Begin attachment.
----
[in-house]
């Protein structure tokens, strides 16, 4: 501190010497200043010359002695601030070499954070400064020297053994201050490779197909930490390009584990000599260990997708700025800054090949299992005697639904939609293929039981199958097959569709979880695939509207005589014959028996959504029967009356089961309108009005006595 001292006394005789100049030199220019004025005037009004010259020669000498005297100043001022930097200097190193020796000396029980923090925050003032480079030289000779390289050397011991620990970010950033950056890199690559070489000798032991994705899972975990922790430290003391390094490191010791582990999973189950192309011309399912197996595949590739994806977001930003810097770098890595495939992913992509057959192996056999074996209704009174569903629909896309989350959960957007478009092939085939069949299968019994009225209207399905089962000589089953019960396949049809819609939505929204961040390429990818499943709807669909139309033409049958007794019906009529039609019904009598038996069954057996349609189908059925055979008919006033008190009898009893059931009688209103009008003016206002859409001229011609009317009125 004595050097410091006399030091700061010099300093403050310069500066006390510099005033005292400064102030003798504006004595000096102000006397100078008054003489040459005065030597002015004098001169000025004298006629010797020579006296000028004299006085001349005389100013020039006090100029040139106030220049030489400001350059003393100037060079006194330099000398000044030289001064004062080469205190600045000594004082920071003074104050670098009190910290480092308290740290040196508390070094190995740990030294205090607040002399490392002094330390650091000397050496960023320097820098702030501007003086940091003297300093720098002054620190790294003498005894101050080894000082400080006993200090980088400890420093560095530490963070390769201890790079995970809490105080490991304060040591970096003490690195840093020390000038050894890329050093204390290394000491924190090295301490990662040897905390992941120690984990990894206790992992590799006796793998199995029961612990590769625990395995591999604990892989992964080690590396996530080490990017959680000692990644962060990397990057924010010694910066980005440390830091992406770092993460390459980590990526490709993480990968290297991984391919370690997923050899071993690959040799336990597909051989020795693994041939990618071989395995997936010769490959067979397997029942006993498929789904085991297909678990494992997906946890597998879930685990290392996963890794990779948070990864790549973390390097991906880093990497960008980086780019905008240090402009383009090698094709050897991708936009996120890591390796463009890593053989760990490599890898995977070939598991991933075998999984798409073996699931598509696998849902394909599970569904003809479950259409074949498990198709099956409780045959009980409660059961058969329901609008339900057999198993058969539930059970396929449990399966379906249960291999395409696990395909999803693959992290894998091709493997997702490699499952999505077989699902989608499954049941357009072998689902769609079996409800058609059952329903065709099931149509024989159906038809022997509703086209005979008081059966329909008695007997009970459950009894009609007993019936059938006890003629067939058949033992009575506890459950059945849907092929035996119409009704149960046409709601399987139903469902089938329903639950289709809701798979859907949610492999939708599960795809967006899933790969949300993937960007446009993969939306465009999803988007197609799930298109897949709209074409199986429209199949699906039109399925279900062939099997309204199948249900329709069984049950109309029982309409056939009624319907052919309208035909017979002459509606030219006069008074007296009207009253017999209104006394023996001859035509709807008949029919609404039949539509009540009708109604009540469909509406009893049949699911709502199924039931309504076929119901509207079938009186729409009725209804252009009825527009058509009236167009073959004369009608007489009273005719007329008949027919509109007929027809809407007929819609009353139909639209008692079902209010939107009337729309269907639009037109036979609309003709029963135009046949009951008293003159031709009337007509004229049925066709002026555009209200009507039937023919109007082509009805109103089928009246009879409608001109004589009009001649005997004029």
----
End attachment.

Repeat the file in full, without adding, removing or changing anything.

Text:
[in-house]
């Protein structure tokens, strides 16, 4: 501190010497200043010359002695601030070499954070400064020297053994201050490779197909930490390009584990000599260990997708700025800054090949299992005697639904939609293929039981199958097959569709979880695939509207005589014959028996959504029967009356089961309108009005006595 001292006394005789100049030199220019004025005037009004010259020669000498005297100043001022930097200097190193020796000396029980923090925050003032480079030289000779390289050397011991620990970010950033950056890199690559070489000798032991994705899972975990922790430290003391390094490191010791582990999973189950192309011309399912197996595949590739994806977001930003810097770098890595495939992913992509057959192996056999074996209704009174569903629909896309989350959960957007478009092939085939069949299968019994009225209207399905089962000589089953019960396949049809819609939505929204961040390429990818499943709807669909139309033409049958007794019906009529039609019904009598038996069954057996349609189908059925055979008919006033008190009898009893059931009688209103009008003016206002859409001229011609009317009125 004595050097410091006399030091700061010099300093403050310069500066006390510099005033005292400064102030003798504006004595000096102000006397100078008054003489040459005065030597002015004098001169000025004298006629010797020579006296000028004299006085001349005389100013020039006090100029040139106030220049030489400001350059003393100037060079006194330099000398000044030289001064004062080469205190600045000594004082920071003074104050670098009190910290480092308290740290040196508390070094190995740990030294205090607040002399490392002094330390650091000397050496960023320097820098702030501007003086940091003297300093720098002054620190790294003498005894101050080894000082400080006993200090980088400890420093560095530490963070390769201890790079995970809490105080490991304060040591970096003490690195840093020390000038050894890329050093204390290394000491924190090295301490990662040897905390992941120690984990990894206790992992590799006796793998199995029961612990590769625990395995591999604990892989992964080690590396996530080490990017959680000692990644962060990397990057924010010694910066980005440390830091992406770092993460390459980590990526490709993480990968290297991984391919370690997923050899071993690959040799336990597909051989020795693994041939990618071989395995997936010769490959067979397997029942006993498929789904085991297909678990494992997906946890597998879930685990290392996963890794990779948070990864790549973390390097991906880093990497960008980086780019905008240090402009383009090698094709050897991708936009996120890591390796463009890593053989760990490599890898995977070939598991991933075998999984798409073996699931598509696998849902394909599970569904003809479950259409074949498990198709099956409780045959009980409660059961058969329901609008339900057999198993058969539930059970396929449990399966379906249960291999395409696990395909999803693959992290894998091709493997997702490699499952999505077989699902989608499954049941357009072998689902769609079996409800058609059952329903065709099931149509024989159906038809022997509703086209005979008081059966329909008695007997009970459950009894009609007993019936059938006890003629067939058949033992009575506890459950059945849907092929035996119409009704149960046409709601399987139903469902089938329903639950289709809701798979859907949610492999939708599960795809967006899933790969949300993937960007446009993969939306465009999803988007197609799930298109897949709209074409199986429209199949699906039109399925279900062939099997309204199948249900329709069984049950109309029982309409056939009624319907052919309208035909017979002459509606030219006069008074007296009207009253017999209104006394023996001859035509709807008949029919609404039949539509009540009708109604009540469909509406009893049949699911709502199924039931309504076929119901509207079938009186729409009725209804252009009825527009058509009236167009073959004369009608007489009273005719007329008949027919509109007929027809809407007929819609009353139909639209008692079902209010939107009337729309269907639009037109036979609309003709029963135009046949009951008293003159031709009337007509004229049925066709002026555009209200009507039937023919109007082509009805109103089928009246009879409608001109004589009009001649005997004029």